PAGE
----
On a side note: 24 Carrots employees have beautiful, glowing skin and posture that's a little too good. It's enough to make you want to eat nothing but unseasoned raw vegetables and fake cheese all the time.

The cafe is simply not built for speed. Food consistently took too long to arrive at the table, and beverages (especially juices) often arrived after the rest of the meal. Though 24 Carrots' juices are the most redeeming menu offering, this is not a spot to stop in for a smoothie on your way to work. Allow yourself ample time to receive your drink. If you're in the mood for coffee, skip the non-dairy milk drinks and opt for regular brewed (Café Justo) coffee or tea.

The restaurant's website offers a non-specific platitude about where ingredients are sourced, with no substantiating information: "What you leave out of your menu . . . is as important as what you choose to include." Neither the menu nor the website provides details about farms or farmers that supply the restaurant's ingredients or whether these ingredients are conventionally or organically produced.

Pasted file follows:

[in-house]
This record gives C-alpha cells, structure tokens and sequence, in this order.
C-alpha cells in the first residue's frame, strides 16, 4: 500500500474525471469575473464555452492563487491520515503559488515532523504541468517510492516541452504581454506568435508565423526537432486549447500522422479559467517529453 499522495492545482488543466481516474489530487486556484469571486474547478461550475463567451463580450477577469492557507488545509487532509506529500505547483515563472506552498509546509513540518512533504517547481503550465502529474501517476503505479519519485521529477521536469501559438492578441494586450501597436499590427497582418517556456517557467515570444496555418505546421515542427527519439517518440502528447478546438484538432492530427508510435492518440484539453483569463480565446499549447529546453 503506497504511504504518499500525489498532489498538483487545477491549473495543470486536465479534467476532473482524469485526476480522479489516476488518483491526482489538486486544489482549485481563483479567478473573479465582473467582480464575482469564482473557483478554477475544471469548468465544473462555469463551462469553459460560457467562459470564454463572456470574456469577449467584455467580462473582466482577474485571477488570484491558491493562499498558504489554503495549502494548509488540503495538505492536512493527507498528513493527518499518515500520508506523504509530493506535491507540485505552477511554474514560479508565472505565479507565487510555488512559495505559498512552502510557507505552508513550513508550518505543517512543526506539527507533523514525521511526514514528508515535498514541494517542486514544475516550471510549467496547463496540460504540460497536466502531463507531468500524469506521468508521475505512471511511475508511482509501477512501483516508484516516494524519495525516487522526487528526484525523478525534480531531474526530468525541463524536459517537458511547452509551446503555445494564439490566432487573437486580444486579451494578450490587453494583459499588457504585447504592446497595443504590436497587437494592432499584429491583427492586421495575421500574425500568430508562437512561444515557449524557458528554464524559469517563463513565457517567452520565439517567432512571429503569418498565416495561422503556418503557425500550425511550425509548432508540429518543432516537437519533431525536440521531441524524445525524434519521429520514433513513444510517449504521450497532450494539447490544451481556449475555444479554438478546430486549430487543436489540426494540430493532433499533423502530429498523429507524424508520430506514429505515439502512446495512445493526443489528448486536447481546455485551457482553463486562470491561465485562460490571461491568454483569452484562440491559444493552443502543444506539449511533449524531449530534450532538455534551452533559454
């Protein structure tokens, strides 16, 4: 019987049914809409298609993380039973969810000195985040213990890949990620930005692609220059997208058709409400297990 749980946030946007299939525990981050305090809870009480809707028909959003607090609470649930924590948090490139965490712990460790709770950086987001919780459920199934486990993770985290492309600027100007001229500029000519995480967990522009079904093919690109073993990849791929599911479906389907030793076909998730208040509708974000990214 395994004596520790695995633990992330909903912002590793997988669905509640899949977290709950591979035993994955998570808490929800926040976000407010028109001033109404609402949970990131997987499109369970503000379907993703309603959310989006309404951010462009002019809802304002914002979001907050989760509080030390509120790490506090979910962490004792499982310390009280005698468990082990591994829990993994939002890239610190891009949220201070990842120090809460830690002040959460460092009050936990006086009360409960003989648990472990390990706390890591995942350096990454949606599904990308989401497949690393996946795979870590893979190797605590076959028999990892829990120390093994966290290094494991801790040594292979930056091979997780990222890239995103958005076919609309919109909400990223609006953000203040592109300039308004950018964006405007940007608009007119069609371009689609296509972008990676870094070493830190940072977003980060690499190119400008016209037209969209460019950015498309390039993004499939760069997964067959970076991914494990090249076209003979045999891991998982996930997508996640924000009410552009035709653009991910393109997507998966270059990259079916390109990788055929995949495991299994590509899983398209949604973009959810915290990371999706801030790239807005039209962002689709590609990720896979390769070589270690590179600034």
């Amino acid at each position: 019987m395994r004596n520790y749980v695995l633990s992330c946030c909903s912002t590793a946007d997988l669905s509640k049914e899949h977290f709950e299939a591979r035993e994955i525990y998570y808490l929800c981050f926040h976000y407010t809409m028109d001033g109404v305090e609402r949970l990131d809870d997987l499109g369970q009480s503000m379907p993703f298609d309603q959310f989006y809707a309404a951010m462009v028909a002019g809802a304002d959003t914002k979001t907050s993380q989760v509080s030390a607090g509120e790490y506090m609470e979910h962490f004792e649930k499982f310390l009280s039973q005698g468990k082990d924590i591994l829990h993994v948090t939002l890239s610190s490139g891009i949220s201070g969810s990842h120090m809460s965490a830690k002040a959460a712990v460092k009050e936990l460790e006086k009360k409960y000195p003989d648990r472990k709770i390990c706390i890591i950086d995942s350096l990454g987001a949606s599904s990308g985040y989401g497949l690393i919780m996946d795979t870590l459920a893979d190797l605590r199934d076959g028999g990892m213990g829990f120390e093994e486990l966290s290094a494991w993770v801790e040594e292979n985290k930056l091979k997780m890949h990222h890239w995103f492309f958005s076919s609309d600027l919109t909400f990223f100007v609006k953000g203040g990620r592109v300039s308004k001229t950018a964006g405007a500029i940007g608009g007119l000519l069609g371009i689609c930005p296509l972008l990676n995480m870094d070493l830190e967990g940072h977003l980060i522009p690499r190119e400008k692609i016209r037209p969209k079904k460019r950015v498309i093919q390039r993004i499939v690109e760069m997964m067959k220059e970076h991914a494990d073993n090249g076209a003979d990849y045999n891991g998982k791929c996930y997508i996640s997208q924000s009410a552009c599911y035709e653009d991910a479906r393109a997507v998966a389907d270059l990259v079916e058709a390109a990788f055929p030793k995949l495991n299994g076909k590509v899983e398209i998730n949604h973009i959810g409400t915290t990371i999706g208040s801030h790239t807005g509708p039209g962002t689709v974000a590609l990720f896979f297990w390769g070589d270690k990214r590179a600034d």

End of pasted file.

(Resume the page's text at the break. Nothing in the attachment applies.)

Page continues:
Location Info

24 Carrots

1701 East Guadalupe, Tempe, AZ

Category: Restaurant


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12 comments
paragon1685
paragon1685

Seriously? 24 Carrots has now officially, much to the chagrin of the New Times, NOT listed its food suppliers along with all 616,093 other restaurants in the United States. Why not ask the owner? She is typically there interacting with customers, and will gladly dole out names, dates, and places!!! But let's knock 24 Carrots down a notch for that. And it's interesting that the reviewer is purportedly an expert on the subject of protein, as if protein deficiency is, and has ever been, a serious health issue in the United States. (It's only an imaginary hobgoblin for those hopelessly and helplessly addicted to animal products and processed food.)  What other cuisine is ever challenged by reviewers on meeting alleged nutritional requirements????